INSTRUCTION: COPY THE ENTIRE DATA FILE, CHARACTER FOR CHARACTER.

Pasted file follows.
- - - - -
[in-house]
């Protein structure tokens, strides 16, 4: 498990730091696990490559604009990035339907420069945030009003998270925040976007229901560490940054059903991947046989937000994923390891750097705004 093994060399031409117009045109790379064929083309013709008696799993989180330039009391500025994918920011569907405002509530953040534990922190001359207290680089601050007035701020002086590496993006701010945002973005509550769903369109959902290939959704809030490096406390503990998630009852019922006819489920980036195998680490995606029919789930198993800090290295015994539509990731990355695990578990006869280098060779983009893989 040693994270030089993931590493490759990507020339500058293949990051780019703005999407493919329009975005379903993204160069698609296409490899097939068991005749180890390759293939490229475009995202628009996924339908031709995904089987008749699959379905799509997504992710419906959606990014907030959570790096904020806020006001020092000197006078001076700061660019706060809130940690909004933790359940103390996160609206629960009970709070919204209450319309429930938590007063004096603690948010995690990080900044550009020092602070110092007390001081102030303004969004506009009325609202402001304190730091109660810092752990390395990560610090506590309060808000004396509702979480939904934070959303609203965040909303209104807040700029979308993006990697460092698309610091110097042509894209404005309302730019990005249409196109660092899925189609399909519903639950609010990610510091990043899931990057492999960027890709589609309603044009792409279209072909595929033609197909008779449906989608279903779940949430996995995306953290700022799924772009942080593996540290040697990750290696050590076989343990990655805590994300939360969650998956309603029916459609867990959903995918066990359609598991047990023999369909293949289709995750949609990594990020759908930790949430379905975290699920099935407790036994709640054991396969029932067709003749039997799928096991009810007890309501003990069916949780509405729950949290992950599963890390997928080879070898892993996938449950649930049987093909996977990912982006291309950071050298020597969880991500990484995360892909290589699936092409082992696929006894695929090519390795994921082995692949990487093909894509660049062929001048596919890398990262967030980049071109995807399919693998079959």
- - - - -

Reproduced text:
[in-house]
């Protein structure tokens, strides 16, 4: 498990730091696990490559604009990035339907420069945030009003998270925040976007229901560490940054059903991947046989937000994923390891750097705004 093994060399031409117009045109790379064929083309013709008696799993989180330039009391500025994918920011569907405002509530953040534990922190001359207290680089601050007035701020002086590496993006701010945002973005509550769903369109959902290939959704809030490096406390503990998630009852019922006819489920980036195998680490995606029919789930198993800090290295015994539509990731990355695990578990006869280098060779983009893989 040693994270030089993931590493490759990507020339500058293949990051780019703005999407493919329009975005379903993204160069698609296409490899097939068991005749180890390759293939490229475009995202628009996924339908031709995904089987008749699959379905799509997504992710419906959606990014907030959570790096904020806020006001020092000197006078001076700061660019706060809130940690909004933790359940103390996160609206629960009970709070919204209450319309429930938590007063004096603690948010995690990080900044550009020092602070110092007390001081102030303004969004506009009325609202402001304190730091109660810092752990390395990560610090506590309060808000004396509702979480939904934070959303609203965040909303209104807040700029979308993006990697460092698309610091110097042509894209404005309302730019990005249409196109660092899925189609399909519903639950609010990610510091990043899931990057492999960027890709589609309603044009792409279209072909595929033609197909008779449906989608279903779940949430996995995306953290700022799924772009942080593996540290040697990750290696050590076989343990990655805590994300939360969650998956309603029916459609867990959903995918066990359609598991047990023999369909293949289709995750949609990594990020759908930790949430379905975290699920099935407790036994709640054991396969029932067709003749039997799928096991009810007890309501003990069916949780509405729950949290992950599963890390997928080879070898892993996938449950649930049987093909996977990912982006291309950071050298020597969880991500990484995360892909290589699936092409082992696929006894695929090519390795994921082995692949990487093909894509660049062929001048596919890398990262967030980049071109995807399919693998079959």